Omar listened with astonishment. He knew now that, it v/as the King, and his joy was great..

The King said, "Who is there yet?"

Omar replied, "I, O my master."

38 The Perfumed Garden

The King said to him, "Omar, you have found out who we are; but do not betray our disguise, and you will be absolved from blame."

"To hear is to obey,*" said Omar. The King then said to the chaouch, "Rest your hands against the wall so that your back projects."

The chaouch did so.

Then said the King to the commander of the guards, "Mount upon the back of the chaouch." He did so, and stood with his feet on the other men's shoulders. Then the King ordered the Vi2;ir to mount, and he got on the shoulders of the commander of the guards, and put his hands against the wall.

Then said the King, "O Omar, mount upon the high' est place!" And Omar, surprised by this expedient, cried, "May God lend you his help, O our master, and assist you in your just enterprise!" He then got oh to the shoulders of the chaouch, and from there upon the back of the commander of the guards, and then upon that of the Vi2;ir, and, standing upon the shoulders of the latter, he took the same position as the others. There was now only the King left.

Then the King said, "In the name of God! and his blessing be vnth the prophet, upon whom the mercy and salutation of God!" and, placing his hand upon the back of the chaouch, he said, "Have a moment's pa' tience; if I succeed you will be compensated!" He then did the same with the others, until he got upon Omar's back, to v/hom he also said, "O Omar, have a moment's patience with me, and I shall name you my private sec retary. And, of all things do not move!" Then, placing his feet upon Omar's shoulders, the King could with his

Concerning Women ivho deserve to be Praised 39

hands grasp the terrace, and crying, In the name of God! may he pour his blessings upon the prophet, to whom come the mercy and salutation of God!" And with that he made a spring, and stood upon the terrace.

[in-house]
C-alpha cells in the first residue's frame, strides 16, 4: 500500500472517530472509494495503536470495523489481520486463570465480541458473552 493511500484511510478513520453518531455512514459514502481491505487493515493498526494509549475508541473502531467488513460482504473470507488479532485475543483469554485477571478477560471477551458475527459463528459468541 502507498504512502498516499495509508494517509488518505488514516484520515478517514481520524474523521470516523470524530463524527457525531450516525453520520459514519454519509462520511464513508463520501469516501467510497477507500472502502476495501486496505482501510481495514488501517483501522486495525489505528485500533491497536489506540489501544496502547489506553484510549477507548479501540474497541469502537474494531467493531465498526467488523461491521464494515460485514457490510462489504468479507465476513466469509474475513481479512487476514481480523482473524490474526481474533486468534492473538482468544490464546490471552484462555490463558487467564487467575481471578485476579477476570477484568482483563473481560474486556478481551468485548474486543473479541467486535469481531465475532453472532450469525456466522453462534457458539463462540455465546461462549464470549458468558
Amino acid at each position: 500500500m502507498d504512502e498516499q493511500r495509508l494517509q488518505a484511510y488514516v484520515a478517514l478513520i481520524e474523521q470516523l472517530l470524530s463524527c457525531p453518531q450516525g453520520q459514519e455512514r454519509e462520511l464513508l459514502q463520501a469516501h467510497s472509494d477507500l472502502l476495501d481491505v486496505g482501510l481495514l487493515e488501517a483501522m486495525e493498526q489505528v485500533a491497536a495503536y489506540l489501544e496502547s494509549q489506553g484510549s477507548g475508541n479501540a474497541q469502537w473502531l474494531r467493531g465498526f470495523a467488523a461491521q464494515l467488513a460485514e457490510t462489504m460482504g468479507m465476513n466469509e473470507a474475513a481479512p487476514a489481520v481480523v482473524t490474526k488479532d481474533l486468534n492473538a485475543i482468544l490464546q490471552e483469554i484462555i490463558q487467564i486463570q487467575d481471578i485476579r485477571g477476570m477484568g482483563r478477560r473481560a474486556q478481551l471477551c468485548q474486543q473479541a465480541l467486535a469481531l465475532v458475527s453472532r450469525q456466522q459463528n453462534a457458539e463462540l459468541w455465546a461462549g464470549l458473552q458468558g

Then he said to his attendants, "Descend now from each other's shoulders!"

And they got down one after another, and they could not help admiring the ingenious idea of the King, as well as the strength of the chaouch who carried four men at once.

The King then began to look for a place for descend- ing, but found no passage. He unrolled his turban, fixed one end with a single knot at the place where he was, and let himself down into the courtyard, which he ex- plored until he found the portal in the middle of the house fastened with an enormous lock. The solidity of this lock, and the obstacle it created, gave him a dis- agreeable surprise. He said to himself, '1 am now in a difficulty, but all comes from God; it was he who gave me the strength and the idea that brought me here; he will also provide the means for me to return to my companions."

He then set himself to examine the place where he found himself, and counted the chambers one after an- other. He found seventeen chambers or rooms, fur- nished in different styles, with tapestries and velvet hangings of various colours, from the first to the last.

Examining all round, he saw a place raised by seven stair-steps, from which issued a great noise from voices. He went up to it, saying, O God! favour my project, and let me come safe and sound out of here.

He mounted on the first step, saying, "In the name of God the mild and merciful!" Then he began to look at

40 The Perfumed Garden

the steps, which were of variously coloured marble — black, red, white, green and other shades.

Mounting the second step, he said, "He whom God helps is invincible!"

On the third step he said, "With the aid of God the victory is near."

And on the fourth, "I have asked for victory of God, who is the most auxiliary."

Finally he mounted the fifth, sixth, and seventh step invoking the prophet (with whom be the mercy and salvation of God).

He arrived then at the curtain hanging at the en- trance; it was of red brocade. From there he examined the room, which was bathed in light, filled with many chandeliers, and candles burning in golden sconces. In the middle of this saloon played a jet of musk'water. A table-cloth extended from end to end,^ covered with sundry meats and fruits.

The saloon was provided with gilt furniture, the splen- dour of which da2;2;led the eye. In fact, everywhere there were ornaments of all kinds.

On looking closer the King ascertained that round that table-cloth there were twelve maidens and seven women, all like moons; he was astonished at their beauty and grace. There were likewise with them seven negroes, and this view filled him with surprise. His attention was above all attracted by a woman like the full moon, of perfect beauty, with black eyes, oval cheeks, and a lithe